Then I just started.

I started with the girl closest to me.

The next girl watched us and started cutting her own beach plastic. Then the following girl copied her. Three boys stood behind me. They watched and went to find pliers. At some point our creative resonance morphed and suddenly every kid was busy making a piece. They were calling back and forth for scissors, cutters, wire and string. Some stood around the table, others were splayed on the floor yet others sat on Antonius’ benches.

“Miss – Miss -MISS!!!”

Wire strung with clusters of beach plastic were dangled impatiently in front of my face, almost poking my eye.

“Help Miss. What next? What do I do now?”

The girls made things for themselves. Boys made things for their mothers, but the girls teased them asking whether it was really for their girlfriends…

Some copied my pieces exactly, some did their own thing, but no one sat around waiting for someone to tell her/him what to do.

The principal sat off to the side, she’d already finished one set of white earrings for herself and would make three more and a choker.

Coco, Clint’s assistant, was the allocated Dremel drill operator and kids lined up to have holes made in their beach plastic pieces.

Three o’clock came as a surprise, we’d all been swept into a timeless, creative vortex, and they all needed to finish “one more thing.”

“Please Miss. A pin, a bracelet, just this one earring.”

It took more effort to stop them and tidy up than anything else, but finally everyone stood in a neat row and one by one I made them hang their work on the orange rope. Reluctantly most of them gave up one piece for the art show the next day, but I’m sure quite a few pieces were tucked away to go straight home and be proudly shown-off.

Antonius  whispered in my ear, “I think you’re changing some lives here.”


But what I do know is that together we Made Beautiful – a common thread that connects our lives and, like the beach plastic, will be forever…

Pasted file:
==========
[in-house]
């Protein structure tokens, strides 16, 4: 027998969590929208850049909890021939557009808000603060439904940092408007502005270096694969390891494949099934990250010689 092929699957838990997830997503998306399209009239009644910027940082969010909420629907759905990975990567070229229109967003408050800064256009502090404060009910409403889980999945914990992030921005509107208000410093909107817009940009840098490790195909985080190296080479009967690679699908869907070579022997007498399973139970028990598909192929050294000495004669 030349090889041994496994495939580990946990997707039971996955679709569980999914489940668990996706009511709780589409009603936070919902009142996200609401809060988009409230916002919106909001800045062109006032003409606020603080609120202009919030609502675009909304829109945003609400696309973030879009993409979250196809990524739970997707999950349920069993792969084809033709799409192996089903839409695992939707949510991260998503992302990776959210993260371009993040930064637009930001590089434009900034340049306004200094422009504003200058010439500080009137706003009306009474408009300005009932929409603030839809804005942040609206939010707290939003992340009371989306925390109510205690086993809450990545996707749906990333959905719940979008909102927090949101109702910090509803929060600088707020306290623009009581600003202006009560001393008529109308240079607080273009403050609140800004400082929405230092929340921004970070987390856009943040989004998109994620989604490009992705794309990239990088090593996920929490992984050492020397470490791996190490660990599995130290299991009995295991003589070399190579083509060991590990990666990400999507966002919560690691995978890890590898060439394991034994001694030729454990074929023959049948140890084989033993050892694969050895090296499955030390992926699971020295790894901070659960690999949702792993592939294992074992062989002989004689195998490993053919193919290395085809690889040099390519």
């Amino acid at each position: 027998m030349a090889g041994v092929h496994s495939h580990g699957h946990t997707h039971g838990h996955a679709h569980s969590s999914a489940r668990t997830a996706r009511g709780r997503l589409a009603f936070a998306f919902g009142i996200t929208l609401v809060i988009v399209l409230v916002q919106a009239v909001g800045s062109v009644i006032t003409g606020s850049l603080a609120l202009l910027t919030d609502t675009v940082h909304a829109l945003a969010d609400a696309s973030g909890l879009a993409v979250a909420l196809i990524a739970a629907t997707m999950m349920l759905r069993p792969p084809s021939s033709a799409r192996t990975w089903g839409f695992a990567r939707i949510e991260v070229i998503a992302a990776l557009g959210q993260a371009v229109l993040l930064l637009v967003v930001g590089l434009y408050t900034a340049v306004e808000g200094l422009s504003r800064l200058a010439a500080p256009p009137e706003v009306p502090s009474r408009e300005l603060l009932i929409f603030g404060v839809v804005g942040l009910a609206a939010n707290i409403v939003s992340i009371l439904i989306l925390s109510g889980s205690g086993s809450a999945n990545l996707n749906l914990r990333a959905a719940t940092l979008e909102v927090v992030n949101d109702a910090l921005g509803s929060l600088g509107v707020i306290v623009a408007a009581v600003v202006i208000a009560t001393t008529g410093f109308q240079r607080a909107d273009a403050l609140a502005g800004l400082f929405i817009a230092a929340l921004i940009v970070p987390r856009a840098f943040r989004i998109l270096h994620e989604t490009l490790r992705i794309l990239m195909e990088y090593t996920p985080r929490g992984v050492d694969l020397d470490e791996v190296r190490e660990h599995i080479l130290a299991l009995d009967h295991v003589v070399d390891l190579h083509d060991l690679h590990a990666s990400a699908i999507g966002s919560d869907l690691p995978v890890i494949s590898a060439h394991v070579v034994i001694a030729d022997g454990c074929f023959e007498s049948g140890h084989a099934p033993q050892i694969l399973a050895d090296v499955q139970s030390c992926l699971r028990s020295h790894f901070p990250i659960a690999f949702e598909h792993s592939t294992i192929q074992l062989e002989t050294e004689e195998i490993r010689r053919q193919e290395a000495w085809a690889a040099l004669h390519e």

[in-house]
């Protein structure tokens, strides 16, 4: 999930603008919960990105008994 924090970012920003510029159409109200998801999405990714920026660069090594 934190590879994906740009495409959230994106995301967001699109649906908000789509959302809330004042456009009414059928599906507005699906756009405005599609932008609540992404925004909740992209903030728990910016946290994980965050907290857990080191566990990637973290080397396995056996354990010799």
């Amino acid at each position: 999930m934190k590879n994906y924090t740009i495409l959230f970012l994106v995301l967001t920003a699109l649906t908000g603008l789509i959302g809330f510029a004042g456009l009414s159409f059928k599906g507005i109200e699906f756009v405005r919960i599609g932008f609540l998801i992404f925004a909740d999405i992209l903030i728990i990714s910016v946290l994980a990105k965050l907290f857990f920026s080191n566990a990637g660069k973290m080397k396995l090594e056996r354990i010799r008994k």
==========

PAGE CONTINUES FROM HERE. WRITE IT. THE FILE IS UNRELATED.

Students’ work:




1 Comment

Is a 100 carat diamond really worth $6,000,000?

The Human Agreement:

Paper size 4” by 10” printed w. human face & the number $100 – value: $100
Painting on canvas, three squares yellow, pink and white – value: $73,000,000
100 stocks in company named Google, non tangible matter – value: $50,000
100 “carat” clear rock – value: $6,000,000
Printed yellow not green by mistake, weight 0.03 grams – value: $5,000,000

100 tons of beach plastic – value: worthless
1,000,000 tons of beach plastic – value: worthless
1,000,000,000,000 of beach plastic – value: worthless

Survival of our planet – value: ….?

I was compelled to write this after one comment on the Barneys blog about my tees said: “Puleeze! So much blah, blah, blah above. It’s garbage sewn on a t-shirt for $135.00! Only idiots will buy these!”

Are you thinking – Barbi is just too sensitive ?

I am. Its hard not to react to these negative comments. They are easy to dissect, but tough to take. It’s the knee jerk ignorance that bothers me and I want to explain.

I want to educate.

Like this comment on the Barneys FB site from Aaron Johnson in NYC:

“FYI, plastic is not eco-friendly!”


Another knee JERK!

Like READ already!

Against my own advice I entered into a conversation with Aaron. I wanted to educate him, but he  wanted to educate me. Like did I know about that garbage patch in the Pacific?

Aaron, I wrote, you and I should join forces and educate the world together…

I was glad to find out that even Chris Jordan gets defensive. Apparently some people accused him of faking his photographs of Albatross chicks who die from  ocean plastic ingestion. He’s now making a movie to show the full process in REAL time from egg to death by plastic.

Get real people. Stop attacking each other over style, taste, envy of success/recognition and use  information to bring about change because only when we stand together will we make the difference it takes to survive.

On Thursday I am going to Abaco, Bahamas. Courtesy of the Lindroth Corporation. They are building a new village called Schooner Bay in southern Abaco. Planned to be all green, using solar, wind and thermal energy, the houses will not be bigger than 900 sq. feet and affordable. There will be stores, a school and a 100 acres is dedicated  farm land which will supply organic produce to the town. It’s someone’s dream project: To create an example, learn along the way so the findings can be used by others to help make our (homo sapiens) world sustainable.

This weekend they are gathering artists from all over for a seminar, art show and workshops with local school kids.

I will be teaching them how to make jewelry from beach plastic. Sell it locally to tourists, instead of the (plastic) crap that has BAHAMAS printed on it and is always Made in China.